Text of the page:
Suitable positive solvents for polyolefin may be selected from those which have the function hereinabove described A heat treatment under the contact with the acrylic ester polymer solution may be carried out either by carrying out a contact operation with the solution at a temperature exceeding 50- C (for example, immersion of the article to be treated in the acrylic ester'polymer solution at a temperature above 50 C), or forexam'ple, by applying the heat treatment after completing the contact operation of coating operation with the acrylic ester solution at normal temperature. Itis' obvious that the period required for the heating must bewithin a range in which no complete dissolution of the polyolefin to be treated will occur. When swelling spreads into the internal portion of the polyolefin due to excessive long periods of heat treatment, adverse effects on physical properties of the polyolefin material itself, such as a decrease in rigidness, are likely to occur. Therefore, the heat treatment is preferably carried out at a relatively high temperature such as 80 C for a short period of time.-

Solvent removal may be carried out by using a separate step or simultaneously with the heating step. I

The articles to'besubjected to the treatment are films having surfaces composed of the fine filler-loaded polyolefin.

These may be drawn or non-drawn films blended with fine filler per se,-or laminates formed by superposingthe fine fillerblended film on either one or both surfaces of any suitable substrate layer. In particular, a laminate obtained by superposing uniaxially drawn film blendedwith the fine filler on either one or both surfaces of a biaxially drawn substrate layer is excellent as the substrate in this invention, which laminate is excellent also as synthetic paper (Reference is made to US. Pat. application Ser. No. 809,629 filed Mar. 21, 1969.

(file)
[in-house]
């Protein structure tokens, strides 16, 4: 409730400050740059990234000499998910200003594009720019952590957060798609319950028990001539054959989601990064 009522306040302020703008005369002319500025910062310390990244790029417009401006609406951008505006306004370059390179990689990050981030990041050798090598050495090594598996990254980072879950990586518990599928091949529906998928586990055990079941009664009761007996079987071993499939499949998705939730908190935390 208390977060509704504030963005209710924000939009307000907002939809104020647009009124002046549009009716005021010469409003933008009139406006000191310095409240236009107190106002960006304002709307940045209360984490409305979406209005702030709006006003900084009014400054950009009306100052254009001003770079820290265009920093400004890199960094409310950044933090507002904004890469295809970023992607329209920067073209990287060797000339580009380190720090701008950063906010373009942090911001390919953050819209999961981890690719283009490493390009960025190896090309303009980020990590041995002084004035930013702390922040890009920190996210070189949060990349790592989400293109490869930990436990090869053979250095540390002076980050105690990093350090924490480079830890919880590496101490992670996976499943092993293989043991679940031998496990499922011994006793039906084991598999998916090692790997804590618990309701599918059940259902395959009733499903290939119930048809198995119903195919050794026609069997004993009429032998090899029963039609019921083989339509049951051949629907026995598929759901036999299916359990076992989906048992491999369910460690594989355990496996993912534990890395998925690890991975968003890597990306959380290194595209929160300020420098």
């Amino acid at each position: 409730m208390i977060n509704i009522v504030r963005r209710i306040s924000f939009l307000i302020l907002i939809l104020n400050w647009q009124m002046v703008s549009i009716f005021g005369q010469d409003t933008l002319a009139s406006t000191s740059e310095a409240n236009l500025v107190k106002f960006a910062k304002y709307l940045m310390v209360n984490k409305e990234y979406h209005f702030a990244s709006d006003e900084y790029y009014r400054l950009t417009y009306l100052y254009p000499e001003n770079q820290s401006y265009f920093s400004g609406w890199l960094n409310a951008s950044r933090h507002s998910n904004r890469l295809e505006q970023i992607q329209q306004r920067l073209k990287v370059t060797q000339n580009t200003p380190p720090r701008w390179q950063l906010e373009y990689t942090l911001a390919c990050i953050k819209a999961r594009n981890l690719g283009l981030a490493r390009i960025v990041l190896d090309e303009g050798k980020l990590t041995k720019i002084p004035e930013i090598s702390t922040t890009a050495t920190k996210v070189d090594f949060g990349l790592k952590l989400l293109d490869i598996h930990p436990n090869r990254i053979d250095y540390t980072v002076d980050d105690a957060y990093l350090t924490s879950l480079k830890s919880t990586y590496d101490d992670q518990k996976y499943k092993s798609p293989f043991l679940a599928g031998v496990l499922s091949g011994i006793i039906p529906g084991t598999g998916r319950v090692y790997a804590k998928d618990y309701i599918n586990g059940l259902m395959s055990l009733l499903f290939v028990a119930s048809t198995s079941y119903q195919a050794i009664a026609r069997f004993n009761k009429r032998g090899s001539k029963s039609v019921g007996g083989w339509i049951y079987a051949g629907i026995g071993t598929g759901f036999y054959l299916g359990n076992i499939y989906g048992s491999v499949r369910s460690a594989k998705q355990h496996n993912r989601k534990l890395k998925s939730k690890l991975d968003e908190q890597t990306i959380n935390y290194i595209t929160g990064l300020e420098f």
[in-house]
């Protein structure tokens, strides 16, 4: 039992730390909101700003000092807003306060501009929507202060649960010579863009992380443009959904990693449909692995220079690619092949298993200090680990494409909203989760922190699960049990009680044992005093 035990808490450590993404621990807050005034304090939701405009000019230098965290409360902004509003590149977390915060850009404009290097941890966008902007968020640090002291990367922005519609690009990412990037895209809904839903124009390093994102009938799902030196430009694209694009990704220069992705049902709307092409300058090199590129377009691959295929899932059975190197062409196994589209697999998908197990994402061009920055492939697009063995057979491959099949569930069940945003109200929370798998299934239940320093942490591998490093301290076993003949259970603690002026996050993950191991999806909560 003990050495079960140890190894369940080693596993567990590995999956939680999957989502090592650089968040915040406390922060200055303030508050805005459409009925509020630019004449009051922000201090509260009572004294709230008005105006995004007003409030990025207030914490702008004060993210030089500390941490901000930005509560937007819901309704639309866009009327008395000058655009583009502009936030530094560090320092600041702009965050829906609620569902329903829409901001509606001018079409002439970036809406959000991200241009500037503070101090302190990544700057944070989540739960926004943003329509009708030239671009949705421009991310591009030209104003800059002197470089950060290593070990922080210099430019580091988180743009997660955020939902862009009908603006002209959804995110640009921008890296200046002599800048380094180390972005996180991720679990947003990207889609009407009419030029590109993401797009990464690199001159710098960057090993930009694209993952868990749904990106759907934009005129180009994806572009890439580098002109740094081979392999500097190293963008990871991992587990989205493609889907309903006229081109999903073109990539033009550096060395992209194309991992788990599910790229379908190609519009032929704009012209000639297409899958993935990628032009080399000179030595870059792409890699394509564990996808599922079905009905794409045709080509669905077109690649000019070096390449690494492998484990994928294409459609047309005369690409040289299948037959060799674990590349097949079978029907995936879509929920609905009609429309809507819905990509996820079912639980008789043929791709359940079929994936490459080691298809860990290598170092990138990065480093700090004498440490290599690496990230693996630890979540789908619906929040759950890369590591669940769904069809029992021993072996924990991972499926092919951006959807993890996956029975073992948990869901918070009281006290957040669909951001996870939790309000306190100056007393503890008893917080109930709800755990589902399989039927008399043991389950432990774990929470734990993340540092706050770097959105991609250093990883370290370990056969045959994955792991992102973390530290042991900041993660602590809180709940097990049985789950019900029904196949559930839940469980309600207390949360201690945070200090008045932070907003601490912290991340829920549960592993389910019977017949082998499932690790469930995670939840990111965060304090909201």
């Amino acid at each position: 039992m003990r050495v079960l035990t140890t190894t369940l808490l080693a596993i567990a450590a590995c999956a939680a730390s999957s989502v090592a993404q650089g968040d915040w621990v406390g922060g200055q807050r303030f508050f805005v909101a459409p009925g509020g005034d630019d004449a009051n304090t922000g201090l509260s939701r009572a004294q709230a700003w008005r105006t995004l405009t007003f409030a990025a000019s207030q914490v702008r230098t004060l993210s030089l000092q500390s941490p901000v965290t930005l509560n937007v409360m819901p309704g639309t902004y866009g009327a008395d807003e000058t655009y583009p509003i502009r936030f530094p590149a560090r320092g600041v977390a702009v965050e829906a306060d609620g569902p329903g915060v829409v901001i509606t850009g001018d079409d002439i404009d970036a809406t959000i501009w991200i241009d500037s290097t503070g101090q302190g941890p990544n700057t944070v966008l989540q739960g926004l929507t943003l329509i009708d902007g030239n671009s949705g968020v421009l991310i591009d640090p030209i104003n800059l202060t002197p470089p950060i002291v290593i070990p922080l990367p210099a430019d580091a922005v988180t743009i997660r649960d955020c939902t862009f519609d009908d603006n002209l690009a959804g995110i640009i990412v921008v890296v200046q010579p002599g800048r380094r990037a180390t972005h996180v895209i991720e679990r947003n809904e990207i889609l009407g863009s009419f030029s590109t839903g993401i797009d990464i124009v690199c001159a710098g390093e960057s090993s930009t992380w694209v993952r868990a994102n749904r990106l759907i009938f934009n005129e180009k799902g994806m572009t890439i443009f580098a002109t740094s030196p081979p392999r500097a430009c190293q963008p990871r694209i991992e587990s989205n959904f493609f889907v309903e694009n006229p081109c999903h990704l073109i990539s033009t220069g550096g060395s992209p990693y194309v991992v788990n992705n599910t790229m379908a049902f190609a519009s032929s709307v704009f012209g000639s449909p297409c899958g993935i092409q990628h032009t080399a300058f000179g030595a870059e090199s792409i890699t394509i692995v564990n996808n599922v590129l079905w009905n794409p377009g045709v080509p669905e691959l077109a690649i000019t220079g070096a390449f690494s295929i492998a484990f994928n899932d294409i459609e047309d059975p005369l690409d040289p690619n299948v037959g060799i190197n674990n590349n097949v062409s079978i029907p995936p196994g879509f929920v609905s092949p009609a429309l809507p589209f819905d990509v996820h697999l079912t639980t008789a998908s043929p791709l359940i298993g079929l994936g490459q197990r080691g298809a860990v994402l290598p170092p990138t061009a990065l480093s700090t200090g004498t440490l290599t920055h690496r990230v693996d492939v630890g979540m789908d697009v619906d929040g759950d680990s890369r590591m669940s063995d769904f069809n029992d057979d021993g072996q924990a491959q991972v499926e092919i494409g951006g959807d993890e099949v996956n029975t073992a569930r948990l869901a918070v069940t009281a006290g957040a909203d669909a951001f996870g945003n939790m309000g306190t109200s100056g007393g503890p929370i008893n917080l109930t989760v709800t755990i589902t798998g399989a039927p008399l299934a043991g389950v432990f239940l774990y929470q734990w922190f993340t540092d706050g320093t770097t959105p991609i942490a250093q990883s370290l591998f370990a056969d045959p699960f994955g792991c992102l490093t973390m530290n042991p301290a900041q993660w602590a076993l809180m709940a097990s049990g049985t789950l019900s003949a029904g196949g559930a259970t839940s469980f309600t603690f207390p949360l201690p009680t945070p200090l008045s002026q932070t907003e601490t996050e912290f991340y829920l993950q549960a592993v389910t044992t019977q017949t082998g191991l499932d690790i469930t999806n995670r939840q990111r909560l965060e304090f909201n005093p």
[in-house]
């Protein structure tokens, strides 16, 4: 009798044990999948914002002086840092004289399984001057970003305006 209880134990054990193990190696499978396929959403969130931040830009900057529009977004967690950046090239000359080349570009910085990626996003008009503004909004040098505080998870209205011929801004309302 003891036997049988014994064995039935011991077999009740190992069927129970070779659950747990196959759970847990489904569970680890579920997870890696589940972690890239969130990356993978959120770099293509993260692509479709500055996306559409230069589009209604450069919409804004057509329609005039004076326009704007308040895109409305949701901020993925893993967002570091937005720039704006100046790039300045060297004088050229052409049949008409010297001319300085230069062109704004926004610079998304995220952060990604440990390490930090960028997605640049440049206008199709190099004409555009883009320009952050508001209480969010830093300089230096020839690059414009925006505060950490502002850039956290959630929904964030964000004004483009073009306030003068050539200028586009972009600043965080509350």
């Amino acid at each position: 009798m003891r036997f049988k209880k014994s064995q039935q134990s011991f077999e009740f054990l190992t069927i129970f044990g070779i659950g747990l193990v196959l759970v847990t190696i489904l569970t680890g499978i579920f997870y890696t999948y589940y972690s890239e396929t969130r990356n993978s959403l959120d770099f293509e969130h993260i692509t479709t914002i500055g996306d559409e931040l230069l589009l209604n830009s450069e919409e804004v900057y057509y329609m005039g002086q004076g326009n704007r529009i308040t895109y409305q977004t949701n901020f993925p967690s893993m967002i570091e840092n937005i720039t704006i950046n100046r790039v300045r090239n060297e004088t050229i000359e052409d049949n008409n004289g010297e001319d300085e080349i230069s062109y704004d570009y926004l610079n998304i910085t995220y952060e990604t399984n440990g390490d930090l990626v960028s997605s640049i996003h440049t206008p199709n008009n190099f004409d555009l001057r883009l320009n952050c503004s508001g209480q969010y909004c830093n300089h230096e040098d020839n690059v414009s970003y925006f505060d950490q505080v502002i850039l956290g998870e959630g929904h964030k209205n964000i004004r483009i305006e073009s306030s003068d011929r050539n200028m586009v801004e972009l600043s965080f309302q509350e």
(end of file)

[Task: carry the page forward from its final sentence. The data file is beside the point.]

The polyolefins which can be used inthe present invention include a polymer consisting primarily of at least an a-olefin such as as ethylene .or propylene, especially a crystalline polymer such as polypropylene, polyethylene, and poly (ethylene-propylene). These polyolefins may also be a mixture of one polyolefin and another polyolefin, or the polyolefin and a small amount of another polymer compatible therewith. The fine fillers to be blended with these polyolefins I include a great variety of fillers which are well known as this type of fillers, such as, for example,-clay, talc, asbestos, gypsum, barium sulphate, calcium carbonate, magnesium carbonate, titanium. oxide, zinc oxide, magnesium oxide, diatomaceous earth, silicon oxide, other inorganic fillers, resin powder, vegetable fiber, and other organic fillers. These fillers may be used independetnly or in the form of combinations It is necessary that these fillers be sufficiently fine (for example, about O.5 to 30 microns in grain size), and it is preferred that these fillers .be incorporated into the polyolefin in an amount of 0.5 to 65 percent by weight, preferably 5 to 60 percent by weight. ltis naturally to be understood that the polyolefin may contain conventional additives such as stabilizers and coloring agents.